P2P-Worm.Win32.Palevo

Detect Date 06/26/2009
Class P2P-Worm
Platform Win32
Description

In order to simulate legitimacy, the worm’s file contains dummy information about the file:

The worm locates a process corresponding to a window with the class “Progman” (this is how the malware finds the “explorer.exe” process) and injects its code into this process, then ceases running.

The malicious code injected into this process is installed and performs backdoor functionality. To do this, it connects to the remote hosts:




prcoli***nica.com



krete***epotice.ru



somb***osting.net



84.***.194



dz***tarts.com



Following a command from the malicious user, the worm can perform the following actions:

  1. Download files to the infected computer and launch them for execution. The downloaded files are saved in the user’s temporary folder under random names:
    %Temp%<rnd>.exe

    where <rnd> is a random number.

    It can save the downloaded files under the names “Crack.exe” and “Keygen.exe” to P2P network file sharing directories located on the local machine. It can also save them in the following directory:

    
    
    
    %ALLUSERSPROFILE%Local SettingsApplication DataAresMy Shared Folder

    It obtains the names of P2P network file sharing directories by analyzing the parameters of these system registry keys:

    
    
    
    [HKCUSoftwareBearShareGeneral]
    
    
    
    [HKCUSoftwareiMeshGeneral]
    
    
    
    [HKCUSoftwareShareazaShareazaDownloads]
    
    
    
    [HKCUSoftwareKazaaLocalContent]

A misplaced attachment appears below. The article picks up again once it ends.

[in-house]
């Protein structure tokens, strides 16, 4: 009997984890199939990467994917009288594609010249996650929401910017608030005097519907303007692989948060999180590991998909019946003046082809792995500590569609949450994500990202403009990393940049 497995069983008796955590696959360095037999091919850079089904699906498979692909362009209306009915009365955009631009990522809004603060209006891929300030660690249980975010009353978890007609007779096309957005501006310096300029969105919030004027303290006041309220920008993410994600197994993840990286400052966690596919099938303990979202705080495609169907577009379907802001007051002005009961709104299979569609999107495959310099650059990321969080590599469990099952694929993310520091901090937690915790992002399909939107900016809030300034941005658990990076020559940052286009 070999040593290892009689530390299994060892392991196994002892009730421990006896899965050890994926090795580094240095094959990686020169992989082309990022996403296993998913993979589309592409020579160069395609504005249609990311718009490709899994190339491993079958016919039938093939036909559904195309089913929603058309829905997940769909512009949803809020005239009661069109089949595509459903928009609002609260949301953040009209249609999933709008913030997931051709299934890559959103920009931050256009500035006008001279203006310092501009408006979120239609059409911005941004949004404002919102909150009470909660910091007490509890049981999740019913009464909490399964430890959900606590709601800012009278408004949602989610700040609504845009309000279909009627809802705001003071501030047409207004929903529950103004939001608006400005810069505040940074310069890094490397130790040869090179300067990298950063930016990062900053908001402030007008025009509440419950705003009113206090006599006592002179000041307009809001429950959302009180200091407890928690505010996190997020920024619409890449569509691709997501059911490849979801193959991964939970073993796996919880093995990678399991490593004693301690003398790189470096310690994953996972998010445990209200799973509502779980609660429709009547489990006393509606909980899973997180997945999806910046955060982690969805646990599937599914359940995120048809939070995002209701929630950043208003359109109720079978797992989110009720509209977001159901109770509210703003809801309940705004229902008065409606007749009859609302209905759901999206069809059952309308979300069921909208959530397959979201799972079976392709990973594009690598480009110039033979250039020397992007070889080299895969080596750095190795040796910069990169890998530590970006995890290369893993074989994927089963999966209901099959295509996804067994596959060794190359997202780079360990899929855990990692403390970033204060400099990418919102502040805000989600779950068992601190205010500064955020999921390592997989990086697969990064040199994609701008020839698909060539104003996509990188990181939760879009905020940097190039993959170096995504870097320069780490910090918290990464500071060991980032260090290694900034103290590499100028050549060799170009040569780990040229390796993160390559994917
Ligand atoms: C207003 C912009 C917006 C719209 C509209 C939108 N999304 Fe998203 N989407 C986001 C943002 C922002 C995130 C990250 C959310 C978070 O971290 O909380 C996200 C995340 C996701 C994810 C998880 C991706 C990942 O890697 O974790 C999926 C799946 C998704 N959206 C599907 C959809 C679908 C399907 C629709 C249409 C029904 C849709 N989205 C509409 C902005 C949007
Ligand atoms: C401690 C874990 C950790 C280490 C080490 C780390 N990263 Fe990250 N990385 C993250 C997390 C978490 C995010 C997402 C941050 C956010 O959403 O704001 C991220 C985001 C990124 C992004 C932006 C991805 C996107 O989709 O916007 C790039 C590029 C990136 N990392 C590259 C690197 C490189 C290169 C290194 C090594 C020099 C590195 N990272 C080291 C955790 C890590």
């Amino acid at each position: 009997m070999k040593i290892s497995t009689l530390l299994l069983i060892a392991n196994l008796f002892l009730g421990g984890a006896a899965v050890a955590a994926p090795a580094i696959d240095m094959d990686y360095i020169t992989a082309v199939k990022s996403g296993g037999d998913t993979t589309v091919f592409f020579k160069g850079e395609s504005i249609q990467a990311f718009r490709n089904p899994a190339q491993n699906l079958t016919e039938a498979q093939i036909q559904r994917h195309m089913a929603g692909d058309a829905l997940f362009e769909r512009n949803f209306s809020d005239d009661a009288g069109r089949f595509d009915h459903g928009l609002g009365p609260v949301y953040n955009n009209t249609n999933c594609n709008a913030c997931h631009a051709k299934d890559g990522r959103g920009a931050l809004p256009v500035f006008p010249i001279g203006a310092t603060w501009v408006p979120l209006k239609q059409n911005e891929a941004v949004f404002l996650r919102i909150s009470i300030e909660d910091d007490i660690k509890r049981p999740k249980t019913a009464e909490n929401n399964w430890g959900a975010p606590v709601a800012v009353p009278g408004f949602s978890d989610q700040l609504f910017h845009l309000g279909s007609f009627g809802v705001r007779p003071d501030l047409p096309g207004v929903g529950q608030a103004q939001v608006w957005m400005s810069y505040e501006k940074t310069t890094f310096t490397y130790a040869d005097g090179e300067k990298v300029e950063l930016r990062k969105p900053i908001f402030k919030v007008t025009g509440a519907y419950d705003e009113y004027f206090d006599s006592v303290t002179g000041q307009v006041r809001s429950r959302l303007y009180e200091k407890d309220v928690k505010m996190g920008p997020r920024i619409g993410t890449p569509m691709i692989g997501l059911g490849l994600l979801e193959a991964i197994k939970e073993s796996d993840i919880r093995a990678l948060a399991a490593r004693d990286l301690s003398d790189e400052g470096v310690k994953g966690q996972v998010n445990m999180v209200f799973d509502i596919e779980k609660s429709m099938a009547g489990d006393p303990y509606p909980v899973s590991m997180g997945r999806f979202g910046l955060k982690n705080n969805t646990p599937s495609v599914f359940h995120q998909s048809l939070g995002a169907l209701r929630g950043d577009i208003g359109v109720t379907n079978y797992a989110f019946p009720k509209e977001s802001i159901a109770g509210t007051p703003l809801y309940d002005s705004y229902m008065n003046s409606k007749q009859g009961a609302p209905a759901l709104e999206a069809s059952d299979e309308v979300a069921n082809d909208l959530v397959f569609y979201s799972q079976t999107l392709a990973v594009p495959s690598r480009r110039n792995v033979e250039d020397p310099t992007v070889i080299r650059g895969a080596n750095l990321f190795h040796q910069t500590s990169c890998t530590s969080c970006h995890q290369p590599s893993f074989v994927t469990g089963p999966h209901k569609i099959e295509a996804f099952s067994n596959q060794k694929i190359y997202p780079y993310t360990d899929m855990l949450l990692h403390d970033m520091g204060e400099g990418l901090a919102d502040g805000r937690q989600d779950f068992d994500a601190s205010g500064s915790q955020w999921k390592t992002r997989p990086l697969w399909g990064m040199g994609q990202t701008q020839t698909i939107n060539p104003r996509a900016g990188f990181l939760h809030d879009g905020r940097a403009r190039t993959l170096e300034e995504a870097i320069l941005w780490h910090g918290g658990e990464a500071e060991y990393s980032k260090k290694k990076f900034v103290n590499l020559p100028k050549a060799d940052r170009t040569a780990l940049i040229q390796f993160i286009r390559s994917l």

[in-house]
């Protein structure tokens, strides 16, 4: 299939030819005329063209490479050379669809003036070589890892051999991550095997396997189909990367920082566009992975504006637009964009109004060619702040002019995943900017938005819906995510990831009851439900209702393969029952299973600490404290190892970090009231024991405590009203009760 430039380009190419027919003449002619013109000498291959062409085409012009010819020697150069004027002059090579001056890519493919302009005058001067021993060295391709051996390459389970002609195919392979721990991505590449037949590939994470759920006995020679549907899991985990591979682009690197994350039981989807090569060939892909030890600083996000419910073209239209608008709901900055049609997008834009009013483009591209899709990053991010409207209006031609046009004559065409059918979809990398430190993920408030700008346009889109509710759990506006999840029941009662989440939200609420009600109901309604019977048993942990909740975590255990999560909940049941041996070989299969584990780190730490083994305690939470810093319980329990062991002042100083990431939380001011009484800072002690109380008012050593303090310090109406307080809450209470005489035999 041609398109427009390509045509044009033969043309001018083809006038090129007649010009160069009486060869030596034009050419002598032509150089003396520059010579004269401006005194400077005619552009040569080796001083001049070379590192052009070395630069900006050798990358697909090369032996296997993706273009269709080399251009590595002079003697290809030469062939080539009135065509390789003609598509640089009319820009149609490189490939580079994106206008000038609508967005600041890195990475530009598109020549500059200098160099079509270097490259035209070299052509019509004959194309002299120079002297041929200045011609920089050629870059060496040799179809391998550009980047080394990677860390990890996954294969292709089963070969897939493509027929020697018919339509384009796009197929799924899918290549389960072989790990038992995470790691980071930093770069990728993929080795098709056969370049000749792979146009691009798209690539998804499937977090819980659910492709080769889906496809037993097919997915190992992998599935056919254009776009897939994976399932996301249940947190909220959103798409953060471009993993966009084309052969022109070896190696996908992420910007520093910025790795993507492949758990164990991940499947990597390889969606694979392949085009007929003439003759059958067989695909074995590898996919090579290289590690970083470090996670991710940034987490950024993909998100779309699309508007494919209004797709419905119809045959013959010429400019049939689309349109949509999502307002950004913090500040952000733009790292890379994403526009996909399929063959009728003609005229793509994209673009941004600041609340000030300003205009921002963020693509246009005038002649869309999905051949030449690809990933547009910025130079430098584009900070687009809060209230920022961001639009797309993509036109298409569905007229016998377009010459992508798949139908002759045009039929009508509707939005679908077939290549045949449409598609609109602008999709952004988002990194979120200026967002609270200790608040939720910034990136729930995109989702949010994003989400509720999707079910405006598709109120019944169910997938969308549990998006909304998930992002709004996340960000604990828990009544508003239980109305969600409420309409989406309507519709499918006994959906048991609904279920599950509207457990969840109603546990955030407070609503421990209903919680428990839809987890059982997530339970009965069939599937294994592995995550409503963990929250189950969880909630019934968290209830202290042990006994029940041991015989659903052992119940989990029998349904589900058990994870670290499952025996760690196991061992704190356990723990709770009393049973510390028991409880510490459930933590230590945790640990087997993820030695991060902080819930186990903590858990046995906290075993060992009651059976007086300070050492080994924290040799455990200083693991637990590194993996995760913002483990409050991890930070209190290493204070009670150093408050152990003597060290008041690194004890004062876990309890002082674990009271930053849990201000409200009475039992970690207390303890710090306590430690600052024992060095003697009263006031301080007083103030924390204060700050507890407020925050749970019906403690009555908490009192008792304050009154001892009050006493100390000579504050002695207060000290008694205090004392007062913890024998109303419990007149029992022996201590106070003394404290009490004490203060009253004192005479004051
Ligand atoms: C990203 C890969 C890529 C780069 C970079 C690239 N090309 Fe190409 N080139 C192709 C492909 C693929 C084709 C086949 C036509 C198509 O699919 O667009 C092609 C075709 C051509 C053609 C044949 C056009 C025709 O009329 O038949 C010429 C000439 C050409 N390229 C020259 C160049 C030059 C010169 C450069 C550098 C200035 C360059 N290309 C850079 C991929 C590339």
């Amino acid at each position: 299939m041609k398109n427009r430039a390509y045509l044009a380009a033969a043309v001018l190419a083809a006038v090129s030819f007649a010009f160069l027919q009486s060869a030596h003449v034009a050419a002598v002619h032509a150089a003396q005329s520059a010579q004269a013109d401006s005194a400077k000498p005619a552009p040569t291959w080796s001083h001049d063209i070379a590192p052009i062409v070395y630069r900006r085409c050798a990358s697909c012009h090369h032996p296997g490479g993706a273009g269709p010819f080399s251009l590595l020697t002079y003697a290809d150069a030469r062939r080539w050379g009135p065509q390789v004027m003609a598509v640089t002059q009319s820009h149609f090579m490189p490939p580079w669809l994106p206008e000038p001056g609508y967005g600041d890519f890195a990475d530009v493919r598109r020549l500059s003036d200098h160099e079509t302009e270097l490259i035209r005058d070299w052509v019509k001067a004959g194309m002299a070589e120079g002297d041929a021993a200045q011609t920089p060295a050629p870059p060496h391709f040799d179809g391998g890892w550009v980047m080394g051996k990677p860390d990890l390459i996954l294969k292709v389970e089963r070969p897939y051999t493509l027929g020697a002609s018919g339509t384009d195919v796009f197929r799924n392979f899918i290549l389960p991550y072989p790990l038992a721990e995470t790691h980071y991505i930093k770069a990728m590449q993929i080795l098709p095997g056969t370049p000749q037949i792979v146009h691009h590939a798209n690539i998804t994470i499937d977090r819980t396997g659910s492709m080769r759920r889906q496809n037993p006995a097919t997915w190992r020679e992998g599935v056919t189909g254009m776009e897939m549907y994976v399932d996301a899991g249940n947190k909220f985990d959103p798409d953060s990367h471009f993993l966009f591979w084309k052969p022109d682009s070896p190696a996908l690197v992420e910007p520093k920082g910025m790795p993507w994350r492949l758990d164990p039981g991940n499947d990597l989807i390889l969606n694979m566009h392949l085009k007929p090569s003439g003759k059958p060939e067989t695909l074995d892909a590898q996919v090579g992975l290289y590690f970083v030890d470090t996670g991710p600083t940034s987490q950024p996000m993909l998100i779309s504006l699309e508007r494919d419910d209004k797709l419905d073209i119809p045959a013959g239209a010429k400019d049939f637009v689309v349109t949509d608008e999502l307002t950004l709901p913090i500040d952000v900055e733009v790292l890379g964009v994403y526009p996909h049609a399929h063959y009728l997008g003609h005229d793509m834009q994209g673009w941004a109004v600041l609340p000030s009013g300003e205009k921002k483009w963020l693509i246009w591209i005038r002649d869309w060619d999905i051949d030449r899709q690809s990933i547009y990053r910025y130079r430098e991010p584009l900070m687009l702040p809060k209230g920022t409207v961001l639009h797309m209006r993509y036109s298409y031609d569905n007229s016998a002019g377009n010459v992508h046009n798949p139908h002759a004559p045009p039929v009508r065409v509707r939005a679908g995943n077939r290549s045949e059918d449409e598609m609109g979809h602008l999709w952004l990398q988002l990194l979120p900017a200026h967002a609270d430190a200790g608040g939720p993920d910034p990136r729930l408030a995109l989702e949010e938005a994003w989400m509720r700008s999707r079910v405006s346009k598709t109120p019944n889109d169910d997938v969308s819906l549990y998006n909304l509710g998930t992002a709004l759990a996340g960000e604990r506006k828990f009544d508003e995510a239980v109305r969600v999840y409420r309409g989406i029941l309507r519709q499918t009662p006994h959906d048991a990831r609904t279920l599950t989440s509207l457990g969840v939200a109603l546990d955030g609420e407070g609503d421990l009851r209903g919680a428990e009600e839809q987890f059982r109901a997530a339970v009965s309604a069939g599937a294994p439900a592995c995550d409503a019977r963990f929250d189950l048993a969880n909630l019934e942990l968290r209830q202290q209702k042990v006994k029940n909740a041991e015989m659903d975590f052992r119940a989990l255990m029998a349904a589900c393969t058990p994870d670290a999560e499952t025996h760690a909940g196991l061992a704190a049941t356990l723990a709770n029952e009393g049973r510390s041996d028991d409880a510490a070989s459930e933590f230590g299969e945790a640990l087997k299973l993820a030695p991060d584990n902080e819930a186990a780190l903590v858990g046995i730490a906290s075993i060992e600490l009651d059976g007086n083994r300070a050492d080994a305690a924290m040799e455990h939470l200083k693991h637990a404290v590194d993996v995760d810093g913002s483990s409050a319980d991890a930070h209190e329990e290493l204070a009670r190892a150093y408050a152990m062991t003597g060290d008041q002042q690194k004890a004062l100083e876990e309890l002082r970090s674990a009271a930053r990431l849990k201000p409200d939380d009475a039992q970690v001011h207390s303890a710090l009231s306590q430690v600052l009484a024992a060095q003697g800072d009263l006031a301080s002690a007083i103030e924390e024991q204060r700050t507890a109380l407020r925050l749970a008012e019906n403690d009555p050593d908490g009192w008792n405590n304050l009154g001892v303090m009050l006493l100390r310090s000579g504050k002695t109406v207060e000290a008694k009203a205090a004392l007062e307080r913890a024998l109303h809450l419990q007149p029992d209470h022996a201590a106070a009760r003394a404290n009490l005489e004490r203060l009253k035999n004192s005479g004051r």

[HKCUSoftwareDC++]
    
    
    
    [HKCUSoftwareMicrosoftWindowsCurrentVersionUninstalleMule Plus_is1]
    
    
    
    
  2. Change the content of the “hosts” file:
    
    
    
    %System%etchosts

    This means that it can block access to the Internet resources visited by the user, or redirect the user to other resources.

  3. Conduct a DoS attack on a server specified by the malicious user.
  4. Copy the worm’s body to all write-accessible network and removable drives.

    It also places the accompanying file shown below in the root of every disk:

    <X>:autorun.inf

    where <X> is the letter of the network drive or removable disk. At the same time, it assigns “hidden” and “system” attributes to the copies of the worm.

    This file launches the executable file from the copy of the worm each time the user accesses the infected disk using Explorer.

  5. Send the names of the Internet resources and their passwords to the malicious user’s address when the user uses the following browsers:
    
    
    
    Mozilla Firefox
    
    
    
    Internet Explorer
    
    
    
    Opera
    
    
    
    

At the time of writing, the worm downloaded its updated version from the following URL, then launched it for execution:

http://188.***.27/jebacina/418.exe